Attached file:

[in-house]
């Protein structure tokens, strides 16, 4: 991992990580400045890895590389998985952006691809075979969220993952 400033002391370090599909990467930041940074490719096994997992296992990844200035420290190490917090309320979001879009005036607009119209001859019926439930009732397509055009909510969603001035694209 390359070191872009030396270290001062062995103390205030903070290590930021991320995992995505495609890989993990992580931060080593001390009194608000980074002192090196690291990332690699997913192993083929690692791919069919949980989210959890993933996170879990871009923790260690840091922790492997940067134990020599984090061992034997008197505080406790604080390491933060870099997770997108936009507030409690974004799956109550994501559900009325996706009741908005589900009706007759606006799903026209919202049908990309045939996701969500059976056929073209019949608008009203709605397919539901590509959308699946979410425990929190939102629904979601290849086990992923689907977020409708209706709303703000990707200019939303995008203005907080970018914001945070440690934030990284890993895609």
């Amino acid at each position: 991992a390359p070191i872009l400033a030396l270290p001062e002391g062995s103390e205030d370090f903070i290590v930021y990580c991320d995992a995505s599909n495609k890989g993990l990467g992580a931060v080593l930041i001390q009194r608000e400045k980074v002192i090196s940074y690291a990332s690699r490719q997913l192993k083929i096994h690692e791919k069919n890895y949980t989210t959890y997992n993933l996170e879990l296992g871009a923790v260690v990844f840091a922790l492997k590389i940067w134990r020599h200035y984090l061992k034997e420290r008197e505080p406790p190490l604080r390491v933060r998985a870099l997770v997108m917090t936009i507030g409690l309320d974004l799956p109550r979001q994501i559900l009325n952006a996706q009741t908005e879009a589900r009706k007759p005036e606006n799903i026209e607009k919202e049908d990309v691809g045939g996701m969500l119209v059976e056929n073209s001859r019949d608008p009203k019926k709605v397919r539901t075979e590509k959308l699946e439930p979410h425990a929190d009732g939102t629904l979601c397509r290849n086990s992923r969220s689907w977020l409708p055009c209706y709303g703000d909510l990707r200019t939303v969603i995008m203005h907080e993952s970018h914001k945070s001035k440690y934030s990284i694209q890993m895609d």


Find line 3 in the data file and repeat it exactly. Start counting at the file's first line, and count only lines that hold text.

């Amino acid at each position: 991992a390359p070191i872009l400033a030396l270290p001062e002391g062995s103390e205030d370090f903070i290590v930021y990580c991320d995992a995505s599909n495609k890989g993990l990467g992580a931060v080593l930041i001390q009194r608000e400045k980074v002192i090196s940074y690291a990332s690699r490719q997913l192993k083929i096994h690692e791919k069919n890895y949980t989210t959890y997992n993933l996170e879990l296992g871009a923790v260690v990844f840091a922790l492997k590389i940067w134990r020599h200035y984090l061992k034997e420290r008197e505080p406790p190490l604080r390491v933060r998985a870099l997770v997108m917090t936009i507030g409690l309320d974004l799956p109550r979001q994501i559900l009325n952006a996706q009741t908005e879009a589900r009706k007759p005036e606006n799903i026209e607009k919202e049908d990309v691809g045939g996701m969500l119209v059976e056929n073209s001859r019949d608008p009203k019926k709605v397919r539901t075979e590509k959308l699946e439930p979410h425990a929190d009732g939102t629904l979601c397509r290849n086990s992923r969220s689907w977020l409708p055009c209706y709303g703000d909510l990707r200019t939303v969603i995008m203005h907080e993952s970018h914001k945070s001035k440690y934030s990284i694209q890993m895609d």